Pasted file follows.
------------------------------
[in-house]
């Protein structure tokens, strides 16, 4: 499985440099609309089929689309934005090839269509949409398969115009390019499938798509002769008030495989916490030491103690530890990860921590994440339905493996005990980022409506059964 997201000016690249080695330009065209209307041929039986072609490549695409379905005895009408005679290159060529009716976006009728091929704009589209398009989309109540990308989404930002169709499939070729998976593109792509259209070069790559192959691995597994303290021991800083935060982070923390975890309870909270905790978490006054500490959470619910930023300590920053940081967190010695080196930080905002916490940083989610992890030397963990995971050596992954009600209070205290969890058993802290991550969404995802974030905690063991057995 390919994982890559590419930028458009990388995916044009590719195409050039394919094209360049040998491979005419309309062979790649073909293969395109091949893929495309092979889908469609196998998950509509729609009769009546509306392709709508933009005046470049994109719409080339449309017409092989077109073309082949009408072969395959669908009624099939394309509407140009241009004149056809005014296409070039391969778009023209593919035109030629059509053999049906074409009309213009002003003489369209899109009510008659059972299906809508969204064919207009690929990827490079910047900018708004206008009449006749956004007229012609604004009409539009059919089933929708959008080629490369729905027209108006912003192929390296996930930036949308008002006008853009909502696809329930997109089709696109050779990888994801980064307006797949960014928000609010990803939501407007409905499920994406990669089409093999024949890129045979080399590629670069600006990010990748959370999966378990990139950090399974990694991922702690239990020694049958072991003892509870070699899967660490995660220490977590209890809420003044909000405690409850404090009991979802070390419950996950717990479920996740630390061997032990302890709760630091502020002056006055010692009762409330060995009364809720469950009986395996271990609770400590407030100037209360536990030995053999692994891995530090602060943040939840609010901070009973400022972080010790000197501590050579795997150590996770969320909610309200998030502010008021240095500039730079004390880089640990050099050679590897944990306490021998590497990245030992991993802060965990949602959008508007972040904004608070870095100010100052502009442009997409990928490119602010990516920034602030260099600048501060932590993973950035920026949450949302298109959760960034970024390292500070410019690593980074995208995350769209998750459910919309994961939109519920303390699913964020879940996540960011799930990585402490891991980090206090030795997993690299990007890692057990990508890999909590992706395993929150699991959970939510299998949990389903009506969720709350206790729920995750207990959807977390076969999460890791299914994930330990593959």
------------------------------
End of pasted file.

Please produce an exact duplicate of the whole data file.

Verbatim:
[in-house]
């Protein structure tokens, strides 16, 4: 499985440099609309089929689309934005090839269509949409398969115009390019499938798509002769008030495989916490030491103690530890990860921590994440339905493996005990980022409506059964 997201000016690249080695330009065209209307041929039986072609490549695409379905005895009408005679290159060529009716976006009728091929704009589209398009989309109540990308989404930002169709499939070729998976593109792509259209070069790559192959691995597994303290021991800083935060982070923390975890309870909270905790978490006054500490959470619910930023300590920053940081967190010695080196930080905002916490940083989610992890030397963990995971050596992954009600209070205290969890058993802290991550969404995802974030905690063991057995 390919994982890559590419930028458009990388995916044009590719195409050039394919094209360049040998491979005419309309062979790649073909293969395109091949893929495309092979889908469609196998998950509509729609009769009546509306392709709508933009005046470049994109719409080339449309017409092989077109073309082949009408072969395959669908009624099939394309509407140009241009004149056809005014296409070039391969778009023209593919035109030629059509053999049906074409009309213009002003003489369209899109009510008659059972299906809508969204064919207009690929990827490079910047900018708004206008009449006749956004007229012609604004009409539009059919089933929708959008080629490369729905027209108006912003192929390296996930930036949308008002006008853009909502696809329930997109089709696109050779990888994801980064307006797949960014928000609010990803939501407007409905499920994406990669089409093999024949890129045979080399590629670069600006990010990748959370999966378990990139950090399974990694991922702690239990020694049958072991003892509870070699899967660490995660220490977590209890809420003044909000405690409850404090009991979802070390419950996950717990479920996740630390061997032990302890709760630091502020002056006055010692009762409330060995009364809720469950009986395996271990609770400590407030100037209360536990030995053999692994891995530090602060943040939840609010901070009973400022972080010790000197501590050579795997150590996770969320909610309200998030502010008021240095500039730079004390880089640990050099050679590897944990306490021998590497990245030992991993802060965990949602959008508007972040904004608070870095100010100052502009442009997409990928490119602010990516920034602030260099600048501060932590993973950035920026949450949302298109959760960034970024390292500070410019690593980074995208995350769209998750459910919309994961939109519920303390699913964020879940996540960011799930990585402490891991980090206090030795997993690299990007890692057990990508890999909590992706395993929150699991959970939510299998949990389903009506969720709350206790729920995750207990959807977390076969999460890791299914994930330990593959």